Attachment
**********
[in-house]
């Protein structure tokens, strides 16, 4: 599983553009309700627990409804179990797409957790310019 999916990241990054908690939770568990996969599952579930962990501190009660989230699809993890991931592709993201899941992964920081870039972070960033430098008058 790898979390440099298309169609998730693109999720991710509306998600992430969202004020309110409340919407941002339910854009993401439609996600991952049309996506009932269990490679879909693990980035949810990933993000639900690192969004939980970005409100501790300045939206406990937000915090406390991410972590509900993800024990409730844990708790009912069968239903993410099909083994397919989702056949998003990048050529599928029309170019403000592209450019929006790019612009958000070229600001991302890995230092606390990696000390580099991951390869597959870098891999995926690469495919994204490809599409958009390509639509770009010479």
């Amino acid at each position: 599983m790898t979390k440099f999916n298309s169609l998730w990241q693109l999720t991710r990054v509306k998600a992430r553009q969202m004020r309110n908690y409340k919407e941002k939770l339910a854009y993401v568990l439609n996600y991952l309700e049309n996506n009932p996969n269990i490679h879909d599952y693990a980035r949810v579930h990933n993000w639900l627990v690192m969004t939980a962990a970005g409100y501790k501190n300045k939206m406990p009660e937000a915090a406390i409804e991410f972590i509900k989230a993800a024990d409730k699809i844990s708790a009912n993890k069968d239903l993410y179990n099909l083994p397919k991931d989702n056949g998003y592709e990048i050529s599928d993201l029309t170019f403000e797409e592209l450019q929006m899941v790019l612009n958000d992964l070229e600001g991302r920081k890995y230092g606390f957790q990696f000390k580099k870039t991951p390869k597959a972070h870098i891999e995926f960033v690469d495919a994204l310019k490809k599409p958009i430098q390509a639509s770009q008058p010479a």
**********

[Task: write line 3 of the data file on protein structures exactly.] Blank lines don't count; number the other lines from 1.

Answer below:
């Amino acid at each position: 599983m790898t979390k440099f999916n298309s169609l998730w990241q693109l999720t991710r990054v509306k998600a992430r553009q969202m004020r309110n908690y409340k919407e941002k939770l339910a854009y993401v568990l439609n996600y991952l309700e049309n996506n009932p996969n269990i490679h879909d599952y693990a980035r949810v579930h990933n993000w639900l627990v690192m969004t939980a962990a970005g409100y501790k501190n300045k939206m406990p009660e937000a915090a406390i409804e991410f972590i509900k989230a993800a024990d409730k699809i844990s708790a009912n993890k069968d239903l993410y179990n099909l083994p397919k991931d989702n056949g998003y592709e990048i050529s599928d993201l029309t170019f403000e797409e592209l450019q929006m899941v790019l612009n958000d992964l070229e600001g991302r920081k890995y230092g606390f957790q990696f000390k580099k870039t991951p390869k597959a972070h870098i891999e995926f960033v690469d495919a994204l310019k490809k599409p958009i430098q390509a639509s770009q008058p010479a």